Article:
Stracke had previously talked of taking the brand upmarket, in the latest of several attempts to take Opel's model offerings into the segments and price points traditionally occupied by the big three German volume premium OEMs. Originally it was speculated that the Adam would be a premium-orientated A-segment city car offering (see Germany: 16 August 2011: Opel Reiterates Intention to Make City Car an Upmarket Proposition) occupying the kind of market positioning that the Audi and BMW have used with the A1 and the Mini respectively in the B segment. However, while Opel has placed much emphasis on strong design, especially with regards to the interior of the Adam, the model's price point will be aimed very much at existing A-segment contenders. It remains to be seen if Opel's rethink of its premium strategy will account for the premium high technology luxury executive car that the company has talked about launching in 2016 with hydrogen fuel-cell technology. This project always sounded a particularly ambitious and costly undertaking for Opel with no guarantee of success.
Outlook and Implications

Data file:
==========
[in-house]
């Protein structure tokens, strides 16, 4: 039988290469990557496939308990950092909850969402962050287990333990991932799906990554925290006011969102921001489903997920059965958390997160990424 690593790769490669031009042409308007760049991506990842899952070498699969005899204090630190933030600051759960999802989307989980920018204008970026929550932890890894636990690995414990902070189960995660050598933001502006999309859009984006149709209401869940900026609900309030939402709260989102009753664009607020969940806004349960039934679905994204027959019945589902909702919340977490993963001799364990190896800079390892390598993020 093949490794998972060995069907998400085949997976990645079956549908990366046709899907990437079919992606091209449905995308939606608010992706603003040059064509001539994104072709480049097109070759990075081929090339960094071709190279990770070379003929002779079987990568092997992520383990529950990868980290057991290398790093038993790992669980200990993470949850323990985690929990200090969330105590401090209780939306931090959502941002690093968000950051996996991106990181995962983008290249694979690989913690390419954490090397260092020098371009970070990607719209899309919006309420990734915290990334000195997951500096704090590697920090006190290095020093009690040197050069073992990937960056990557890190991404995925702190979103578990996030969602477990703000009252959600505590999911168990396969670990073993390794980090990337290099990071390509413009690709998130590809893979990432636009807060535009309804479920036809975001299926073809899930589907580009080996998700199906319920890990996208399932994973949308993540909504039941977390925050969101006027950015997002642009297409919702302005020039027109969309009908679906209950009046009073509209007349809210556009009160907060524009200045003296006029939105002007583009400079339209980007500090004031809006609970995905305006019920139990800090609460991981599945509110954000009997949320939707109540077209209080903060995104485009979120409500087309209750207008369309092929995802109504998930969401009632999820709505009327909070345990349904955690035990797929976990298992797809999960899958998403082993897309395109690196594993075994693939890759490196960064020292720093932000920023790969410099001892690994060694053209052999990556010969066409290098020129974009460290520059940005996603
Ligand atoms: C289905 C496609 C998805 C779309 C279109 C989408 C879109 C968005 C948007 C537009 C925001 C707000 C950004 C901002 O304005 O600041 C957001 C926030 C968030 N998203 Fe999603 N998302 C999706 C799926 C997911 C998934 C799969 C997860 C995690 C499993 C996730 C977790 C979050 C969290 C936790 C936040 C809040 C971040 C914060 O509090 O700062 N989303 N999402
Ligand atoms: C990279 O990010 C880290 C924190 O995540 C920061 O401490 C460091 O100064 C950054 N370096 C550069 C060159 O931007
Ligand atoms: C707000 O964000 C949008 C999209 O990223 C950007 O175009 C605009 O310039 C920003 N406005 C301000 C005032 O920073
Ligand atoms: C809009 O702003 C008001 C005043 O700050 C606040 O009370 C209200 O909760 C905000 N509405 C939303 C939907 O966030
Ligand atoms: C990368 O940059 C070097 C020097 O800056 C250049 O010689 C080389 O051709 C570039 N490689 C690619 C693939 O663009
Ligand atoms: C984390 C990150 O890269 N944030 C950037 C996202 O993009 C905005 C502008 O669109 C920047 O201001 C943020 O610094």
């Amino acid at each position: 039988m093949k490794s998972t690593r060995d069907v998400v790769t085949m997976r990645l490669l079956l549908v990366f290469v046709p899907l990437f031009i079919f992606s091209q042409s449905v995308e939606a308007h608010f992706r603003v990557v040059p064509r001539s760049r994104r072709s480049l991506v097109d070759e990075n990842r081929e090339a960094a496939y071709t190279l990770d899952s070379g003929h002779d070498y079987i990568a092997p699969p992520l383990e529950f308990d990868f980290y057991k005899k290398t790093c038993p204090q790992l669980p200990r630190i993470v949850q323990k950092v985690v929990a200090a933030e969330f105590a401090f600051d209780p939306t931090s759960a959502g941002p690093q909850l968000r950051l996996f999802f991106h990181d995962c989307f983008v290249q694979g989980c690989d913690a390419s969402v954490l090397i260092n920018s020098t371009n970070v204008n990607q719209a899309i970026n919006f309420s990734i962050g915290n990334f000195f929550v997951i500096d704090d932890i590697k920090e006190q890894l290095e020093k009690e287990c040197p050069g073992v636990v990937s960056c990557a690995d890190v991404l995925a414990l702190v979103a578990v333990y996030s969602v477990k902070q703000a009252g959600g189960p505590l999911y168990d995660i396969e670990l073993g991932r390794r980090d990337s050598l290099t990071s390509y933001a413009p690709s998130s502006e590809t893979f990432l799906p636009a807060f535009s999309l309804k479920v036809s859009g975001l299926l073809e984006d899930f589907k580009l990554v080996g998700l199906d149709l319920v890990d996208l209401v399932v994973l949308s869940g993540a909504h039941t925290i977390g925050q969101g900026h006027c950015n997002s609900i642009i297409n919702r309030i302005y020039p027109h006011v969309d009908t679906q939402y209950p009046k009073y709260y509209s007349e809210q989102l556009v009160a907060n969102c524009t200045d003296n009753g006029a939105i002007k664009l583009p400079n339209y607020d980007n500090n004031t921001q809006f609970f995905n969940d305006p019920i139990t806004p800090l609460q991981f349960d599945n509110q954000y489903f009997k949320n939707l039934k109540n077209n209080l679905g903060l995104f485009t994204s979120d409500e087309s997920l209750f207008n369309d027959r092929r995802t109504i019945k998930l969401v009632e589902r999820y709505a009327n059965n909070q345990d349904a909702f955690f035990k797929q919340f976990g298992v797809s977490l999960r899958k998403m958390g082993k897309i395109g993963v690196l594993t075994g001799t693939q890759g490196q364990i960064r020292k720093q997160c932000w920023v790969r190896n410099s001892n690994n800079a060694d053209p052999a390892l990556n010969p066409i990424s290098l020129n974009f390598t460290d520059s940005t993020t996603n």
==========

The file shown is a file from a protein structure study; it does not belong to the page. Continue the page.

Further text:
With Opel currently struggling with the overall decline in the European market, on which it is almost entirely reliant, with a 7.7% fall recorded in the first five months of this year, and with the unit's own sales significantly underperforming the market, with a 15.6% y/y fall to 369,558 units. The company will be coming under further pressure to radically overhaul its operations in order to cope with the new reality of the European market. Opel/Vauxhall lost USD747 million in 2011 and a further USD256 million in the first quarter of this year. The recent development of the unit's sales would indicate that it is in line for a significant combined first-half loss, which will be extremely unwelcome to the firm's US parent. In fairness to Opel/Vauxhall there is no restructuring or product strategy that could have coped with the current level of market decline in Europe, but Stracke and his management team will be under intense pressure to come up with a convincing turnaround plan. The problem with making Opels more affordable is that it seems a counterintuitive strategy at a time when profits are falling and in a European market territory where mid-market brands are fighting against each other for a diminishing share of the pie, while fighting off competition from emerging brands such as Hyundai, Kia and Skoda who were barely a factor as recently as a decade ago. As such Opel may engage itself in something of a "race to the bottom" in terms of pricing and profitability as it attempts to make its cars more affordable and improve the overall value proposition of its products. However, this is a risk it will have to take as its current product portfolio does not have enough stand-out contenders for the cars to compete on many factors other than price. One potential difficulty with this plan is the positioning of Opel/Vauxhall's sister brand in Europe, Chevrolet, which is already broadly sub-Opel in its pricing strategy. Stracke said Opel's pricing strategy will not bring the brand into competition with Chevrolet. "Customers don't see the brands as competitors," he said. However, while the "affordability" strategy is a more logical fit than the "premium" strategy (see Europe: 10 August 2011: GM Executives Confirm Plans to Shift Opel Brand Upmarket, to Invest EUR190 Mil. in Eisenach Facility) is it somewhat worrying that the company has done a 180-degree turn in terms of basic strategy in less than a year. It implies that Opel/Vauxhall is in something of a management maelstrom as a result of the pressure the unit is under to perform and as a result it is being forced to react to events rather than making calm and rationally thought out moves.